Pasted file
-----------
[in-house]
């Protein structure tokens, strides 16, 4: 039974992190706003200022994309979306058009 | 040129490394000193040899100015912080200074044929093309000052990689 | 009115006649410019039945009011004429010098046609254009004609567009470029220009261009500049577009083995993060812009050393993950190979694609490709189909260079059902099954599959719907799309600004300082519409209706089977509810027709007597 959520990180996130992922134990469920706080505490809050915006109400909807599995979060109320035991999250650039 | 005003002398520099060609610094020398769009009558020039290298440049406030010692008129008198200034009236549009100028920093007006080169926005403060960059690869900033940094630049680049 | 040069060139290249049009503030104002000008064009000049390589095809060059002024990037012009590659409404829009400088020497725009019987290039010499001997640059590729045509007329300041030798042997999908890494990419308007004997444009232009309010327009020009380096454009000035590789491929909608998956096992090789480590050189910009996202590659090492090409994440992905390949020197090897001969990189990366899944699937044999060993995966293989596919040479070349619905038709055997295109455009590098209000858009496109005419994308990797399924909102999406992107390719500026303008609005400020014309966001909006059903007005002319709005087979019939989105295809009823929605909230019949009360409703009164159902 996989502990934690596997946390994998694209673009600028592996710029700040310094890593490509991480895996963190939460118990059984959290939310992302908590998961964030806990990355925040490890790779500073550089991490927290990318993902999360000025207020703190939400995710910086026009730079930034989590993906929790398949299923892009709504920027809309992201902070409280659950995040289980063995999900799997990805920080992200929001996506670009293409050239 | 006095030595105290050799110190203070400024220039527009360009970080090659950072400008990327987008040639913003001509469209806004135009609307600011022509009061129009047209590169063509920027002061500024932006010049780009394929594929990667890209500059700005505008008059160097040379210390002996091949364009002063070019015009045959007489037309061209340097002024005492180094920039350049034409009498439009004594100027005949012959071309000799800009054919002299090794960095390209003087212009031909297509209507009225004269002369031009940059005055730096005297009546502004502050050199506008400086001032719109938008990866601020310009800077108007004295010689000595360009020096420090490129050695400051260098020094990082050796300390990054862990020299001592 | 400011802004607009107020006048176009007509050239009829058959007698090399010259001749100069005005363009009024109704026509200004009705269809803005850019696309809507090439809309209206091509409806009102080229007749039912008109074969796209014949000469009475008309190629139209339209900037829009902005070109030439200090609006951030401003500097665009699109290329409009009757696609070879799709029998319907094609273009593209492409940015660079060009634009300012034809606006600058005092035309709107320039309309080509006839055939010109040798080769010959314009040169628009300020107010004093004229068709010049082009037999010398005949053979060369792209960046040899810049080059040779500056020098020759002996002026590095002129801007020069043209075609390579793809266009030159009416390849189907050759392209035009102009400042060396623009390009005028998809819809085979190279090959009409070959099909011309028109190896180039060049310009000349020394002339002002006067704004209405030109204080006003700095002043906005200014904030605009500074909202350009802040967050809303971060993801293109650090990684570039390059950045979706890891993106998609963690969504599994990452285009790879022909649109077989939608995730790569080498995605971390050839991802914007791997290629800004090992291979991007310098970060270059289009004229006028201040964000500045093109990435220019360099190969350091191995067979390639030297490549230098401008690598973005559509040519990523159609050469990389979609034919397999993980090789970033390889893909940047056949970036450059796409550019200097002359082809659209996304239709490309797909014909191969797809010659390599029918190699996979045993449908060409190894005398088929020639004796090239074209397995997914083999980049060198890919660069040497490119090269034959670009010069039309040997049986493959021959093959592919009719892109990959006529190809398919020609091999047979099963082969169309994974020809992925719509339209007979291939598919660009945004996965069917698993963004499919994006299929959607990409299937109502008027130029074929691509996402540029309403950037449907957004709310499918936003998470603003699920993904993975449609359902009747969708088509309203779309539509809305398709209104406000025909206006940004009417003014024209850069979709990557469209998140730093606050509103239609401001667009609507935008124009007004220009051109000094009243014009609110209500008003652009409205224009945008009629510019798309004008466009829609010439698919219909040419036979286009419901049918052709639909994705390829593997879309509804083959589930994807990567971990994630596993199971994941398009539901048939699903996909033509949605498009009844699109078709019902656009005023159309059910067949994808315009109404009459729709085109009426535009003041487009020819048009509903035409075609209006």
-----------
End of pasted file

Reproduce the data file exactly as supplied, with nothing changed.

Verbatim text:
[in-house]
């Protein structure tokens, strides 16, 4: 039974992190706003200022994309979306058009 | 040129490394000193040899100015912080200074044929093309000052990689 | 009115006649410019039945009011004429010098046609254009004609567009470029220009261009500049577009083995993060812009050393993950190979694609490709189909260079059902099954599959719907799309600004300082519409209706089977509810027709007597 959520990180996130992922134990469920706080505490809050915006109400909807599995979060109320035991999250650039 | 005003002398520099060609610094020398769009009558020039290298440049406030010692008129008198200034009236549009100028920093007006080169926005403060960059690869900033940094630049680049 | 040069060139290249049009503030104002000008064009000049390589095809060059002024990037012009590659409404829009400088020497725009019987290039010499001997640059590729045509007329300041030798042997999908890494990419308007004997444009232009309010327009020009380096454009000035590789491929909608998956096992090789480590050189910009996202590659090492090409994440992905390949020197090897001969990189990366899944699937044999060993995966293989596919040479070349619905038709055997295109455009590098209000858009496109005419994308990797399924909102999406992107390719500026303008609005400020014309966001909006059903007005002319709005087979019939989105295809009823929605909230019949009360409703009164159902 996989502990934690596997946390994998694209673009600028592996710029700040310094890593490509991480895996963190939460118990059984959290939310992302908590998961964030806990990355925040490890790779500073550089991490927290990318993902999360000025207020703190939400995710910086026009730079930034989590993906929790398949299923892009709504920027809309992201902070409280659950995040289980063995999900799997990805920080992200929001996506670009293409050239 | 006095030595105290050799110190203070400024220039527009360009970080090659950072400008990327987008040639913003001509469209806004135009609307600011022509009061129009047209590169063509920027002061500024932006010049780009394929594929990667890209500059700005505008008059160097040379210390002996091949364009002063070019015009045959007489037309061209340097002024005492180094920039350049034409009498439009004594100027005949012959071309000799800009054919002299090794960095390209003087212009031909297509209507009225004269002369031009940059005055730096005297009546502004502050050199506008400086001032719109938008990866601020310009800077108007004295010689000595360009020096420090490129050695400051260098020094990082050796300390990054862990020299001592 | 400011802004607009107020006048176009007509050239009829058959007698090399010259001749100069005005363009009024109704026509200004009705269809803005850019696309809507090439809309209206091509409806009102080229007749039912008109074969796209014949000469009475008309190629139209339209900037829009902005070109030439200090609006951030401003500097665009699109290329409009009757696609070879799709029998319907094609273009593209492409940015660079060009634009300012034809606006600058005092035309709107320039309309080509006839055939010109040798080769010959314009040169628009300020107010004093004229068709010049082009037999010398005949053979060369792209960046040899810049080059040779500056020098020759002996002026590095002129801007020069043209075609390579793809266009030159009416390849189907050759392209035009102009400042060396623009390009005028998809819809085979190279090959009409070959099909011309028109190896180039060049310009000349020394002339002002006067704004209405030109204080006003700095002043906005200014904030605009500074909202350009802040967050809303971060993801293109650090990684570039390059950045979706890891993106998609963690969504599994990452285009790879022909649109077989939608995730790569080498995605971390050839991802914007791997290629800004090992291979991007310098970060270059289009004229006028201040964000500045093109990435220019360099190969350091191995067979390639030297490549230098401008690598973005559509040519990523159609050469990389979609034919397999993980090789970033390889893909940047056949970036450059796409550019200097002359082809659209996304239709490309797909014909191969797809010659390599029918190699996979045993449908060409190894005398088929020639004796090239074209397995997914083999980049060198890919660069040497490119090269034959670009010069039309040997049986493959021959093959592919009719892109990959006529190809398919020609091999047979099963082969169309994974020809992925719509339209007979291939598919660009945004996965069917698993963004499919994006299929959607990409299937109502008027130029074929691509996402540029309403950037449907957004709310499918936003998470603003699920993904993975449609359902009747969708088509309203779309539509809305398709209104406000025909206006940004009417003014024209850069979709990557469209998140730093606050509103239609401001667009609507935008124009007004220009051109000094009243014009609110209500008003652009409205224009945008009629510019798309004008466009829609010439698919219909040419036979286009419901049918052709639909994705390829593997879309509804083959589930994807990567971990994630596993199971994941398009539901048939699903996909033509949605498009009844699109078709019902656009005023159309059910067949994808315009109404009459729709085109009426535009003041487009020819048009509903035409075609209006």